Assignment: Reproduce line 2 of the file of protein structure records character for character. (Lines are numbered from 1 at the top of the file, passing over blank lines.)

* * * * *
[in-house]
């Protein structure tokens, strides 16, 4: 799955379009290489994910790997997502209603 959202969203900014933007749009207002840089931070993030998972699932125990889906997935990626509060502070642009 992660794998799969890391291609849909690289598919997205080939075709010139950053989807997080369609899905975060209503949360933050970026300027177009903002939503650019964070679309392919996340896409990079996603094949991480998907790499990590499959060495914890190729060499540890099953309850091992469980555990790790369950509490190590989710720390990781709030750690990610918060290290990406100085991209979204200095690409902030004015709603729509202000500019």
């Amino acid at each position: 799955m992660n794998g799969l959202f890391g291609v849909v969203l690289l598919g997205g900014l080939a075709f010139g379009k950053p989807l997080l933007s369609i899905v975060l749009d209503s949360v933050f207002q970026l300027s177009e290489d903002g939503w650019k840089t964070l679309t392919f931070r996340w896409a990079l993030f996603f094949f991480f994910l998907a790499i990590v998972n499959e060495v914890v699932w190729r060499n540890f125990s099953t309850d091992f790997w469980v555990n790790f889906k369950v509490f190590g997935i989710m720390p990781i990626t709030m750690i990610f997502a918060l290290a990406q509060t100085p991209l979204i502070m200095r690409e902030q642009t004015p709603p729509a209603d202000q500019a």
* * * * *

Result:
């Protein structure tokens, strides 16, 4: 799955379009290489994910790997997502209603 959202969203900014933007749009207002840089931070993030998972699932125990889906997935990626509060502070642009 992660794998799969890391291609849909690289598919997205080939075709010139950053989807997080369609899905975060209503949360933050970026300027177009903002939503650019964070679309392919996340896409990079996603094949991480998907790499990590499959060495914890190729060499540890099953309850091992469980555990790790369950509490190590989710720390990781709030750690990610918060290290990406100085991209979204200095690409902030004015709603729509202000500019």